Thursday, January 12, 2006

Indonesia we love you

It appears that John Howard is about to sign away any last chance that Schapelle Corby, Australia's true blue and much loved convicted drug smuggler, might have had at a final reprieve - however slim that chance might have been.

As reported in today's Age (and here and here too), the Prime Minister John Howard is set to sign a security treaty with Indonesia after lengthy discussion between Australian Foreign Affairs Minister Alexander Downer and his Indonesian counterpart, Hassan Wirajuda.

Corby herself - equal parts stuck up "model" and western suburbs bogan - doesn't concern me too much at all. But where the US's insistence on "liberating" Iraq by any means necessary is taking the idea of forced equality and democracy to disturbing extremes, this bowing down to Indonesia - who have yet to prove any real commitment to human rights beyond a few cursory gestures to their western counterparts - is the other extreme, and frankly just as worrying.

My rather liberal, to say the least, views on drug laws aside, it is now universally agreed among tolerant, progressive nations that a fifteen year sentence for posession of four kilograms of marijuana is punishment far in excess of the crime.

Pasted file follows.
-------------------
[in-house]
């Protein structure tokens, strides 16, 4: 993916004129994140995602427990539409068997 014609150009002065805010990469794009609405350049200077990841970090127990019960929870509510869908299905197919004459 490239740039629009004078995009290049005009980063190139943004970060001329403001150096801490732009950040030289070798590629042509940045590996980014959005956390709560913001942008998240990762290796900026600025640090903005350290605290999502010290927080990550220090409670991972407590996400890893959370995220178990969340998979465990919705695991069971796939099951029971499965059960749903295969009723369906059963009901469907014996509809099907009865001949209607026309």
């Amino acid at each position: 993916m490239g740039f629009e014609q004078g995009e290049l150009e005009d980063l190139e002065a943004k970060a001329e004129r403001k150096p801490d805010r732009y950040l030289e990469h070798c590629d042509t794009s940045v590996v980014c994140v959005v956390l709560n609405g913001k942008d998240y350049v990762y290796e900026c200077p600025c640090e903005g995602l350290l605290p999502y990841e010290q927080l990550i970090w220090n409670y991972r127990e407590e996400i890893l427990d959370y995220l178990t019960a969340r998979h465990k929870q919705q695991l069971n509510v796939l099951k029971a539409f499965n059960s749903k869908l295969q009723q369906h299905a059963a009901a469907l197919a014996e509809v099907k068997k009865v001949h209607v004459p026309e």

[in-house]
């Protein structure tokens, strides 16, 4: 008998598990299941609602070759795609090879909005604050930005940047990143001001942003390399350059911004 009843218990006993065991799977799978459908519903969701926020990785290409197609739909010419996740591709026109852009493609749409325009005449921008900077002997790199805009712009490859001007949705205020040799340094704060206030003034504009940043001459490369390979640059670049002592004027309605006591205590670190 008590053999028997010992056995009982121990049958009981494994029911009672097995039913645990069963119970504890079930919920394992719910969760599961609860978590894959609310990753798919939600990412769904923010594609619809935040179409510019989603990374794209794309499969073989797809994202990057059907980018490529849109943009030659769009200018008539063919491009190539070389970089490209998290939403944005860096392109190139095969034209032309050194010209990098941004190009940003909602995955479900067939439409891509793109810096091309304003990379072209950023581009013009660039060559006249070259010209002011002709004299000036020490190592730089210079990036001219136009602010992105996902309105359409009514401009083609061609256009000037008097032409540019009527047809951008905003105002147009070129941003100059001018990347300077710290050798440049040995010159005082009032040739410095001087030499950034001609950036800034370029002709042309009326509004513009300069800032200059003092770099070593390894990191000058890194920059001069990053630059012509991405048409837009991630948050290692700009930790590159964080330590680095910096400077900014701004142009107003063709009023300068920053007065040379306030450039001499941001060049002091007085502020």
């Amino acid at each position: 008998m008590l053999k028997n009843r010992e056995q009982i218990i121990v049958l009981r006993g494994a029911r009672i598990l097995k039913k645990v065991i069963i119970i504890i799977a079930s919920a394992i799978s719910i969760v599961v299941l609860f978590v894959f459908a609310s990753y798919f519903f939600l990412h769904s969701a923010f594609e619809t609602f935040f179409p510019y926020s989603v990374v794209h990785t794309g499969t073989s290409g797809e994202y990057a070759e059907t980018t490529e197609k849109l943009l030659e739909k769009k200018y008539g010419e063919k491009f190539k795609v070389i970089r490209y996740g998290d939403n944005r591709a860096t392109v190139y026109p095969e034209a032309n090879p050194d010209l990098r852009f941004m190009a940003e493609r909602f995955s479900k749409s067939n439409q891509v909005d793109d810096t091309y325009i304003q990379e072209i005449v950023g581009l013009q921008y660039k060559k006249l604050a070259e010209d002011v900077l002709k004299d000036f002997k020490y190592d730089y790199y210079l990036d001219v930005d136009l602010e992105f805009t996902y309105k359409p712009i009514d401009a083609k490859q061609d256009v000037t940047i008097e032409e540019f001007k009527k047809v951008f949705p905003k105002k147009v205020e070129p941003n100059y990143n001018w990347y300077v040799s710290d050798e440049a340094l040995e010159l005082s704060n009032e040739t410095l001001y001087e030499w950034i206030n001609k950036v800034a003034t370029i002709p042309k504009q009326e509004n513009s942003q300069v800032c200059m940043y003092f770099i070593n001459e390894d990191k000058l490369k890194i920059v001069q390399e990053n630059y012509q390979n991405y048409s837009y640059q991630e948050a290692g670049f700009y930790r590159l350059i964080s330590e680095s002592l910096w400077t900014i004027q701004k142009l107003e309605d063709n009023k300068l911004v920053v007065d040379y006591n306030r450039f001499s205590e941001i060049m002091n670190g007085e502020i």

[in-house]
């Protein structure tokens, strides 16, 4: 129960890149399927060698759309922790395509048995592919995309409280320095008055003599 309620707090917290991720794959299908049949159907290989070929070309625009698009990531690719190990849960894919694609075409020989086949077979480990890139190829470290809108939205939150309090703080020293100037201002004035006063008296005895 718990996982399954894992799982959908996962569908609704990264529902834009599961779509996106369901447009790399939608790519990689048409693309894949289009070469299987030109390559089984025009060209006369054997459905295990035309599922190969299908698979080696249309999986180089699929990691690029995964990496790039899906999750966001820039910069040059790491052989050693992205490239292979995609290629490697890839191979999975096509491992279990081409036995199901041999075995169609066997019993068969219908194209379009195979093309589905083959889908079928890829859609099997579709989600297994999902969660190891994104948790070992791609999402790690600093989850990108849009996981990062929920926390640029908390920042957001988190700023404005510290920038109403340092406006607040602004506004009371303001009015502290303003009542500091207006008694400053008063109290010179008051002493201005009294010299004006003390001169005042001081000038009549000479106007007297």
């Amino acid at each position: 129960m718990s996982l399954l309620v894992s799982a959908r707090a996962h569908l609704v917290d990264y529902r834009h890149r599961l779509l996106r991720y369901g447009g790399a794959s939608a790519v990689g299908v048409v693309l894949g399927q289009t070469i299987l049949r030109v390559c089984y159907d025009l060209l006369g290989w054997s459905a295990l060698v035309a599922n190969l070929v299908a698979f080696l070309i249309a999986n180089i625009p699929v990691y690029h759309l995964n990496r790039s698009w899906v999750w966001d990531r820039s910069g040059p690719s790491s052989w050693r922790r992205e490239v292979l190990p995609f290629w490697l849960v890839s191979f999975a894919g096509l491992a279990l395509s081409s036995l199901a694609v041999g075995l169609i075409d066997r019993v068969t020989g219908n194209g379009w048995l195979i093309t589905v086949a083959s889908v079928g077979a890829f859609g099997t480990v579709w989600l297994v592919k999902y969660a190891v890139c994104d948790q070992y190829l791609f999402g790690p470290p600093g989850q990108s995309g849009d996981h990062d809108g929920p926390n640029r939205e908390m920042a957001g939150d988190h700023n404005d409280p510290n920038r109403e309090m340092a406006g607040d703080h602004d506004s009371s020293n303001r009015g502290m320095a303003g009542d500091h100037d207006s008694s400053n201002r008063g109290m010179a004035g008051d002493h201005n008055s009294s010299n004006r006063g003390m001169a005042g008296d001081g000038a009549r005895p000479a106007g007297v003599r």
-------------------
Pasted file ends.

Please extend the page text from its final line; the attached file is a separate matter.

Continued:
This is but one example however, brought to our attention only because of Ms Corby's photogenic nature and frenzied family (not to mention their slightly insane lawyer; it was all a little bit soap opera-ish, really).

Further examples abound though: human rights abuses by security forces and the Indonesia/Australia/East Timor oil debacle to cite just a couple. East Timor's subjugation at the hands of the Indonesian army (with, unsurprisingly, the backing of the US and muted support from Australia) has long been an issue, but succesfully avoided the Australian media for some twenty-five years. Now things are - at least slightly - on the mend, and even as the actualities of day-by-day events call for objectivity in an arena filled with moral posturing, it's difficult to forget the atrocities that Indonesia have committed in years past.

Certainly, smoothing relations with Indonesia, one of our closest and largest neighbours, is a fine and necessary goal, but when it comes - as this seems to - at the extent of human rights, the issue is much more complex. The fact that the rights at risk here are not those of Australians necessarily is not the point at all: taking a stance and standing up for the rights of people the world over is something that would do Australia, and the Howard Government, an enormous amount of credit. Moreover, it would be a moral stance that few other states have been willing to make, but much overdue and extremely worthy of praise.

Alas, we seem to be heading in the opposite direction.

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